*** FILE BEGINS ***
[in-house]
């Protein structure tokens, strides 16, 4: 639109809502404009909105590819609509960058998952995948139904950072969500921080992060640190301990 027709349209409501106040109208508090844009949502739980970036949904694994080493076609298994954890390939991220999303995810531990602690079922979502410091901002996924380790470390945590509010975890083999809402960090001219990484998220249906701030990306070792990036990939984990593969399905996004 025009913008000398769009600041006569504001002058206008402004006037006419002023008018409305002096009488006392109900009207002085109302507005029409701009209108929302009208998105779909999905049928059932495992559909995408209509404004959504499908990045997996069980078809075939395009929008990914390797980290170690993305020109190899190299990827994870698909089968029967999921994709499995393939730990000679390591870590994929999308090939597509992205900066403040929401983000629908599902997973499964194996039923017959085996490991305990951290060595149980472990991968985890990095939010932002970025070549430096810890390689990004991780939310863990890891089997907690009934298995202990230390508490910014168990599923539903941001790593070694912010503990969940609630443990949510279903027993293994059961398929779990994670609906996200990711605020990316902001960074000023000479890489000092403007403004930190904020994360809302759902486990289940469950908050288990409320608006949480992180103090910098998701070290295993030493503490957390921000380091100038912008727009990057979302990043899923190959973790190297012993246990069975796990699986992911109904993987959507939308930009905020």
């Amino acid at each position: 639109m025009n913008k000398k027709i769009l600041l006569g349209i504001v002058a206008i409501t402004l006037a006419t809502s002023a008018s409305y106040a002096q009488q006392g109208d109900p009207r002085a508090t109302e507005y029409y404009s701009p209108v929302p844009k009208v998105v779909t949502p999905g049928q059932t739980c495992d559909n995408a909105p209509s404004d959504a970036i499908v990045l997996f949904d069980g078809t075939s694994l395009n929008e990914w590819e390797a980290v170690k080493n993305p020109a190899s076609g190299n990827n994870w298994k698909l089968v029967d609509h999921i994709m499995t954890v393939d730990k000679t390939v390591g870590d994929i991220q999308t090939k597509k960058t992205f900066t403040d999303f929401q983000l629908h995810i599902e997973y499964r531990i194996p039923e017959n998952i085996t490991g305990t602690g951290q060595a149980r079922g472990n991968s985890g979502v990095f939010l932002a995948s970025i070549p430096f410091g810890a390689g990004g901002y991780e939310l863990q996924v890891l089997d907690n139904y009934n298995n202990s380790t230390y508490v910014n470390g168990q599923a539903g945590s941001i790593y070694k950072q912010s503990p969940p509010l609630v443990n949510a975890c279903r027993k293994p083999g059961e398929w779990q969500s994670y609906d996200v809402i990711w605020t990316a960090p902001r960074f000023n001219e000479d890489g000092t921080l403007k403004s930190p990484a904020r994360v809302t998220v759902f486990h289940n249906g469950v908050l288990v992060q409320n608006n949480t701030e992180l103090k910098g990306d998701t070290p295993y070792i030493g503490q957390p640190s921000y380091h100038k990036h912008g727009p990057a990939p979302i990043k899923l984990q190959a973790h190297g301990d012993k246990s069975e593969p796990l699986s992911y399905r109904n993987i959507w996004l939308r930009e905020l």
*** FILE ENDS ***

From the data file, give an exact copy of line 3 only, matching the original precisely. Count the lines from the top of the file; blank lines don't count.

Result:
């Amino acid at each position: 639109m025009n913008k000398k027709i769009l600041l006569g349209i504001v002058a206008i409501t402004l006037a006419t809502s002023a008018s409305y106040a002096q009488q006392g109208d109900p009207r002085a508090t109302e507005y029409y404009s701009p209108v929302p844009k009208v998105v779909t949502p999905g049928q059932t739980c495992d559909n995408a909105p209509s404004d959504a970036i499908v990045l997996f949904d069980g078809t075939s694994l395009n929008e990914w590819e390797a980290v170690k080493n993305p020109a190899s076609g190299n990827n994870w298994k698909l089968v029967d609509h999921i994709m499995t954890v393939d730990k000679t390939v390591g870590d994929i991220q999308t090939k597509k960058t992205f900066t403040d999303f929401q983000l629908h995810i599902e997973y499964r531990i194996p039923e017959n998952i085996t490991g305990t602690g951290q060595a149980r079922g472990n991968s985890g979502v990095f939010l932002a995948s970025i070549p430096f410091g810890a390689g990004g901002y991780e939310l863990q996924v890891l089997d907690n139904y009934n298995n202990s380790t230390y508490v910014n470390g168990q599923a539903g945590s941001i790593y070694k950072q912010s503990p969940p509010l609630v443990n949510a975890c279903r027993k293994p083999g059961e398929w779990q969500s994670y609906d996200v809402i990711w605020t990316a960090p902001r960074f000023n001219e000479d890489g000092t921080l403007k403004s930190p990484a904020r994360v809302t998220v759902f486990h289940n249906g469950v908050l288990v992060q409320n608006n949480t701030e992180l103090k910098g990306d998701t070290p295993y070792i030493g503490q957390p640190s921000y380091h100038k990036h912008g727009p990057a990939p979302i990043k899923l984990q190959a973790h190297g301990d012993k246990s069975e593969p796990l699986s992911y399905r109904n993987i959507w996004l939308r930009e905020l």